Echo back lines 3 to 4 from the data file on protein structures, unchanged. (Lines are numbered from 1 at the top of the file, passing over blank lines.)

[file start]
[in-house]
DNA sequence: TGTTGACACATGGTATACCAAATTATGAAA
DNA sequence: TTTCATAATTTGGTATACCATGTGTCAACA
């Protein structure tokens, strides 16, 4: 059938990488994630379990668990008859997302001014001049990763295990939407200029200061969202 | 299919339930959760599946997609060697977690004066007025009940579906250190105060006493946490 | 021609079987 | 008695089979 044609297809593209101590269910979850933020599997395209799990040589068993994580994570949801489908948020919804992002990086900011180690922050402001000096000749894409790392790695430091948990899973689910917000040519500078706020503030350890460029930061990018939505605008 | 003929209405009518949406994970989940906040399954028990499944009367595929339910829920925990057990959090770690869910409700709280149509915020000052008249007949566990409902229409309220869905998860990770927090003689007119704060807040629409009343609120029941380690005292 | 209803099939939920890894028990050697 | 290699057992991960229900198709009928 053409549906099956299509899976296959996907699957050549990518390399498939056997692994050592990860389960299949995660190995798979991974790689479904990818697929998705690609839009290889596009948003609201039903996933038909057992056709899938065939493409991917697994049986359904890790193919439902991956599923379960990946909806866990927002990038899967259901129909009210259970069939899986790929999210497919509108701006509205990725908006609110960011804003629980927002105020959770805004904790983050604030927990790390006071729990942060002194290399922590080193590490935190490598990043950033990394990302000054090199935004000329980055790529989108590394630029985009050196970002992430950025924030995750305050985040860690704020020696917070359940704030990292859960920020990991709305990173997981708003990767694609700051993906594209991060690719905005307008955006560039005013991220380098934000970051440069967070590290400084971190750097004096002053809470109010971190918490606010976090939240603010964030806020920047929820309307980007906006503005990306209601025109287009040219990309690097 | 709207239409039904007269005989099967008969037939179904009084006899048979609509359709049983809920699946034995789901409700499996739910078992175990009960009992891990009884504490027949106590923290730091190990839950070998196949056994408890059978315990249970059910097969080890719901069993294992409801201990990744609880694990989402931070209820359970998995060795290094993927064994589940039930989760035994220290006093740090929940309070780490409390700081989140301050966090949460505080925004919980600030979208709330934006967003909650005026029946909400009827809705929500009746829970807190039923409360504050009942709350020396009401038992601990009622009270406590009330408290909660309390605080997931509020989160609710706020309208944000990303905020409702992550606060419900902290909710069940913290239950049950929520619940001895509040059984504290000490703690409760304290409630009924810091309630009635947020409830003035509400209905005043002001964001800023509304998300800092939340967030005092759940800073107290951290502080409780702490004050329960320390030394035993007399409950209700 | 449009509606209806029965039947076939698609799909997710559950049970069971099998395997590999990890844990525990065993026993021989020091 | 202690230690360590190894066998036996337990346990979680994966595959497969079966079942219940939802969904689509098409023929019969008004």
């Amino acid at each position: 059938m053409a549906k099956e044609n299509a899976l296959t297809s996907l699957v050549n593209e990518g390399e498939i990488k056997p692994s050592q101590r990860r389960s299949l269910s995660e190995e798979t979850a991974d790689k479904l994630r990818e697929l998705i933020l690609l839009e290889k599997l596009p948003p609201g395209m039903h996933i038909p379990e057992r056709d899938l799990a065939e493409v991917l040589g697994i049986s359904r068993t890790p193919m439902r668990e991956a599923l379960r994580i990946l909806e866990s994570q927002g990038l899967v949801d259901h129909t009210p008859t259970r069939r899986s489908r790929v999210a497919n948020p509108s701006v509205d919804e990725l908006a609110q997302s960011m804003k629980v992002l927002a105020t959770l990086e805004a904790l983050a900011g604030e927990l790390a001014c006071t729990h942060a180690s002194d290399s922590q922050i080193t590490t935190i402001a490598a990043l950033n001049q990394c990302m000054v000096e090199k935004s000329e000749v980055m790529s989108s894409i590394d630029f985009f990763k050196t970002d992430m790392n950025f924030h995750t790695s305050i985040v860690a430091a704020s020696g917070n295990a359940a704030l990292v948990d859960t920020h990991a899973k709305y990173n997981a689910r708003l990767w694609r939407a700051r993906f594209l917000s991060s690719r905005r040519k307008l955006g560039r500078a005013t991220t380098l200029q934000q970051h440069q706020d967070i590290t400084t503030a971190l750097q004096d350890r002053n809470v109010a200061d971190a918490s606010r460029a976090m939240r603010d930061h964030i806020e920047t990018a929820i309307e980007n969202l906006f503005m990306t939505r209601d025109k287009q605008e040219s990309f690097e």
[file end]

DNA sequence: TTTCATAATTTGGTATACCATGTGTCAACA
């Protein structure tokens, strides 16, 4: 059938990488994630379990668990008859997302001014001049990763295990939407200029200061969202 | 299919339930959760599946997609060697977690004066007025009940579906250190105060006493946490 | 021609079987 | 008695089979 044609297809593209101590269910979850933020599997395209799990040589068993994580994570949801489908948020919804992002990086900011180690922050402001000096000749894409790392790695430091948990899973689910917000040519500078706020503030350890460029930061990018939505605008 | 003929209405009518949406994970989940906040399954028990499944009367595929339910829920925990057990959090770690869910409700709280149509915020000052008249007949566990409902229409309220869905998860990770927090003689007119704060807040629409009343609120029941380690005292 | 209803099939939920890894028990050697 | 290699057992991960229900198709009928 053409549906099956299509899976296959996907699957050549990518390399498939056997692994050592990860389960299949995660190995798979991974790689479904990818697929998705690609839009290889596009948003609201039903996933038909057992056709899938065939493409991917697994049986359904890790193919439902991956599923379960990946909806866990927002990038899967259901129909009210259970069939899986790929999210497919509108701006509205990725908006609110960011804003629980927002105020959770805004904790983050604030927990790390006071729990942060002194290399922590080193590490935190490598990043950033990394990302000054090199935004000329980055790529989108590394630029985009050196970002992430950025924030995750305050985040860690704020020696917070359940704030990292859960920020990991709305990173997981708003990767694609700051993906594209991060690719905005307008955006560039005013991220380098934000970051440069967070590290400084971190750097004096002053809470109010971190918490606010976090939240603010964030806020920047929820309307980007906006503005990306209601025109287009040219990309690097 | 709207239409039904007269005989099967008969037939179904009084006899048979609509359709049983809920699946034995789901409700499996739910078992175990009960009992891990009884504490027949106590923290730091190990839950070998196949056994408890059978315990249970059910097969080890719901069993294992409801201990990744609880694990989402931070209820359970998995060795290094993927064994589940039930989760035994220290006093740090929940309070780490409390700081989140301050966090949460505080925004919980600030979208709330934006967003909650005026029946909400009827809705929500009746829970807190039923409360504050009942709350020396009401038992601990009622009270406590009330408290909660309390605080997931509020989160609710706020309208944000990303905020409702992550606060419900902290909710069940913290239950049950929520619940001895509040059984504290000490703690409760304290409630009924810091309630009635947020409830003035509400209905005043002001964001800023509304998300800092939340967030005092759940800073107290951290502080409780702490004050329960320390030394035993007399409950209700 | 449009509606209806029965039947076939698609799909997710559950049970069971099998395997590999990890844990525990065993026993021989020091 | 202690230690360590190894066998036996337990346990979680994966595959497969079966079942219940939802969904689509098409023929019969008004």